In 2007, then-Australian prime minister Kevin Rudd labelled climate change ‘the great moral challenge of our generation’. Rudd is right: if no action is taken on rising CO2 emissions then the world is in trouble. That’s why it is so disappointing that my country, Australia, has failed to tackle the problem and remains one of the highest emitters per capita of greenhouse gasses.
However, the same is not true of the United Kingdom. Thanks to sensible and far-reaching climate change policies, Britain has significantly reduced its level of CO2 emissions and has almost entirely abandoned coal as an energy source. The UK has made some of the largest reductions in emissions in the OECD and has recorded a 38 per cent decrease in CO2 output since 1990. Emissions in the UK are now at their lowest point since the 19th century, and the government announced in October it was consulting with the Committee on Climate Change on how to achieve net zero emissions by 2050.
And yet, some groups like to pretend this country’s politicians are the predominate cause of global warming, largely ignoring the UK’s huge strides in combatting the problem.
Extinction Rebellion have shut down parts of London this week by gluing themselves to trains, conducting sit-ins and generally making a nuisance. On Thursday, they pledged to try and shut down Heathrow Airport over the weekend.
The group’s activity so far has cost businesses millions and caused disruption to tens of thousands of commuters. Their petulant protests have sought to create more urgency around the issue, however, it is likely they have only turned Londoners against them. Extinction Rebellion are right to see climate change as a problem and yet their methods are counter-productive and quixotic.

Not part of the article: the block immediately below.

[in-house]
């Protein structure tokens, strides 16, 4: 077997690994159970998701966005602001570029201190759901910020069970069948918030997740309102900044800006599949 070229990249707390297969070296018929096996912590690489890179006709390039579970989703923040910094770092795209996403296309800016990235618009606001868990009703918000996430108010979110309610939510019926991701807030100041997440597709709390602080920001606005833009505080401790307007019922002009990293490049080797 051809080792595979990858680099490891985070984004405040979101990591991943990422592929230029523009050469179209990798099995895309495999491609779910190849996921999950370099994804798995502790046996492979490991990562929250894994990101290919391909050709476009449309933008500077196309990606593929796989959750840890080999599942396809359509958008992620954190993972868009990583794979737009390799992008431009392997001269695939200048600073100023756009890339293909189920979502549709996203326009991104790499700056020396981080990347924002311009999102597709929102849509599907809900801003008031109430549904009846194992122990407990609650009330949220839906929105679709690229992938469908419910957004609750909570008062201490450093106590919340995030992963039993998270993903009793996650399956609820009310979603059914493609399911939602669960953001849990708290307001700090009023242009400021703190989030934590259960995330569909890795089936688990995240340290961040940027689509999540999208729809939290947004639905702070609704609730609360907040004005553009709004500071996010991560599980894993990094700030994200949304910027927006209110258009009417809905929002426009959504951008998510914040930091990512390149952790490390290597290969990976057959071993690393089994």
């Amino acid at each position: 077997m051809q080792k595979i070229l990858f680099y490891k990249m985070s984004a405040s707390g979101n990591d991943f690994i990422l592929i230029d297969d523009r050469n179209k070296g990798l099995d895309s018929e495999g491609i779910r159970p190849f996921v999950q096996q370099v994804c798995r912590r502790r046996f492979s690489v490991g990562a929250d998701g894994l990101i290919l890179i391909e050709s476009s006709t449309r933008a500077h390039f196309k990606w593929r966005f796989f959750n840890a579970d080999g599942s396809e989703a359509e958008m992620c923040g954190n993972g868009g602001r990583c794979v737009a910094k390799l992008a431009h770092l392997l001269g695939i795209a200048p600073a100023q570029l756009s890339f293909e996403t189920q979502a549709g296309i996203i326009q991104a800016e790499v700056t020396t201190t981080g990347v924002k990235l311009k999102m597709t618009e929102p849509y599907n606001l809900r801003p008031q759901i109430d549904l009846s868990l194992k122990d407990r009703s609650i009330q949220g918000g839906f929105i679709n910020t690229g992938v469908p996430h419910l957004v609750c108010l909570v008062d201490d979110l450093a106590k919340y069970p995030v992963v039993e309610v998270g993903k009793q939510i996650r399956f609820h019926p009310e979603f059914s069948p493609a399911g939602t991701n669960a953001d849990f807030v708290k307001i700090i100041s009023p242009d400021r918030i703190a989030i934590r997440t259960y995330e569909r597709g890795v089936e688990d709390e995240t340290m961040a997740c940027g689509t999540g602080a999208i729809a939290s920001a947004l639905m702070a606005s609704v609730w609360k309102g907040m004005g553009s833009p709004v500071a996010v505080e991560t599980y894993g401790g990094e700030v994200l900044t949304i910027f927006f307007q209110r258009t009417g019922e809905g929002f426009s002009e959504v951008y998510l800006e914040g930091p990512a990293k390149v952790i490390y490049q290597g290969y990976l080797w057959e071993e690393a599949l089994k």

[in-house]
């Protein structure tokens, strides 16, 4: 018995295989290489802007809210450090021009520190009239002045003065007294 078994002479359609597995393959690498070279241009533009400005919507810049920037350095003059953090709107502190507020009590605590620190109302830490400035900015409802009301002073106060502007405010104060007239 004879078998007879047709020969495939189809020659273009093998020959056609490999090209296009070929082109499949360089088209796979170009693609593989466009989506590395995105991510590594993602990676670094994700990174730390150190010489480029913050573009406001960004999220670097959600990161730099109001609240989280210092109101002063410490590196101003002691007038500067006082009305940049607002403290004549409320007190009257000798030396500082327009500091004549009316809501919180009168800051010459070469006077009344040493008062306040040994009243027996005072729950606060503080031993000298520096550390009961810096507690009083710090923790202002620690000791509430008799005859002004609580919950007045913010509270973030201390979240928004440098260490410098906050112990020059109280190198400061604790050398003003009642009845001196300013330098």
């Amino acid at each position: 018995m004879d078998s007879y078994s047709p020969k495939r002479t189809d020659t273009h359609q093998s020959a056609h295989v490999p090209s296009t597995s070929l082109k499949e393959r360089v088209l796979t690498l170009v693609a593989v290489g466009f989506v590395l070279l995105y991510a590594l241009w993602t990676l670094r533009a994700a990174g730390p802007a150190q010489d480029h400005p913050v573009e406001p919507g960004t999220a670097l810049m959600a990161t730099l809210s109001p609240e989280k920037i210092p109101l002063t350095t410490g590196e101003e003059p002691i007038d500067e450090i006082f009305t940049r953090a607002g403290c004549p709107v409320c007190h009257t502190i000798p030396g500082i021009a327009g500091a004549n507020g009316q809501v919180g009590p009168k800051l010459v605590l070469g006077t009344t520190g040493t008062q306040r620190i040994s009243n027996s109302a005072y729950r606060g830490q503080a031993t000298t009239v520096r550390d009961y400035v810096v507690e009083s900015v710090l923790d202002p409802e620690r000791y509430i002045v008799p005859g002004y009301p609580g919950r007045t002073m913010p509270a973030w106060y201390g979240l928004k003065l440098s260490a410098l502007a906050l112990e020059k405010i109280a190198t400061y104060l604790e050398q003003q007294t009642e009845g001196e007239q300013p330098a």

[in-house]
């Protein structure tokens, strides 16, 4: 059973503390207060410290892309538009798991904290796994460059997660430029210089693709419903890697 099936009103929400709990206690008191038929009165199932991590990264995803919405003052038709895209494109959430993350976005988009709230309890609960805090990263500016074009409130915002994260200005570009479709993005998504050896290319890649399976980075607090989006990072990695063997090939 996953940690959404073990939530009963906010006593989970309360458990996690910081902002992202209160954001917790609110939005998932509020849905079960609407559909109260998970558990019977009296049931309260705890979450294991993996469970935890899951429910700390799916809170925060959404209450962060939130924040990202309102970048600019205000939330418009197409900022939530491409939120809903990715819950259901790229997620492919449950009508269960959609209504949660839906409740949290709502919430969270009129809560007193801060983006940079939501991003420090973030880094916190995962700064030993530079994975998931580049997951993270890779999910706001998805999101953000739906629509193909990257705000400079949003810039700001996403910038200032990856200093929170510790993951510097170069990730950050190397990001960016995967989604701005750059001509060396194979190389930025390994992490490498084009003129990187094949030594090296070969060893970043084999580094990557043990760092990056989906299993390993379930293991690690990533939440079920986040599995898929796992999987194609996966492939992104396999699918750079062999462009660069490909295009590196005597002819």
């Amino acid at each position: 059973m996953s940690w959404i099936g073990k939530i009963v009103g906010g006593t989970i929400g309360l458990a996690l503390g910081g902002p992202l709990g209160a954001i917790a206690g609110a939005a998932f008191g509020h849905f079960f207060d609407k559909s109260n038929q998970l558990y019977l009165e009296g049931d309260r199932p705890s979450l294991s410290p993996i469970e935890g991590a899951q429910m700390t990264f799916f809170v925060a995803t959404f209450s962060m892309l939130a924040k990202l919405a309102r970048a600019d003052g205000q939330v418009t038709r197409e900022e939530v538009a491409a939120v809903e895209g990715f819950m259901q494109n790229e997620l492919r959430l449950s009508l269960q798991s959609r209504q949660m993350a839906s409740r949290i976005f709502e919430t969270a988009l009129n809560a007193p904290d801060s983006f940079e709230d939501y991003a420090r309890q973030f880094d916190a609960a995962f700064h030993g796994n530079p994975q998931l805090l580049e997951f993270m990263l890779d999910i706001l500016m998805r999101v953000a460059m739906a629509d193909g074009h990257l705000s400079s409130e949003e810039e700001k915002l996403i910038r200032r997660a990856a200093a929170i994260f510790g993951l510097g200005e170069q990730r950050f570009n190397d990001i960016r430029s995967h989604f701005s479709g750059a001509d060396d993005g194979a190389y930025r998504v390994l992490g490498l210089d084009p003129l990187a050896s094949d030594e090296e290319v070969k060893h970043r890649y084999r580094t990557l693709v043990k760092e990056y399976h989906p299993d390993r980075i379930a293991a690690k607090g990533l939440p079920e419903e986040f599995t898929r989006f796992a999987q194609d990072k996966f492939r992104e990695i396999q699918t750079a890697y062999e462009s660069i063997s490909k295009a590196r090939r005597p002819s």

The group has three demands – for the British government to announce a ‘climate and ecological emergency’, for the country to commit to zero net CO2 emissions by 2025 and for the creation of a citizens assembly to make decisions over ‘climate and ecological justice’.
The first aim is laudable. But the second and third are clearly ridiculous.
While citizens assemblies sound positive, the reality is rather different. In a representative democracy it is elected officials, who remain visible and accountable, who must have final say over the country’s laws and regulations.
Meanwhile, for the UK to have zero net emissions by 2025, entire industries would have to be wiped out and economic chaos would ensue. It would require wholesale restrictions on household items, eradication of air travel and a ban on meat production. Such radical change would severely crimp a number of key industries, such as manufacturing, and would also likely lead to rapid inflation.
Zero Carbon Britain, a think tank, believes Britain would need to build around 130,000 new wind turbines in an off-shore location to achieve net emissions by 2030 – which would take up a space twice the size of Wales.
Instead, if the protestors really wanted to halt the planet’s march to a warmer climate, why not protest and boycott the countries which are having the worst impact? China emits 23 times the amount of greenhouse gasses as the UK, more than any other country. Coming in behind them is the US, India and Russia.
So here’s an idea for London’s protestors – why not spend your time rallying the governments of China, the US and India to aim for net zero emissions by 2025? Surely it would be an easy task to move your tents over to the lawns of their embassies and make some noise in that direction.
While I’m sure this would change very little, much like the current protests, at least then they would be aiming their vitriol in the right direction.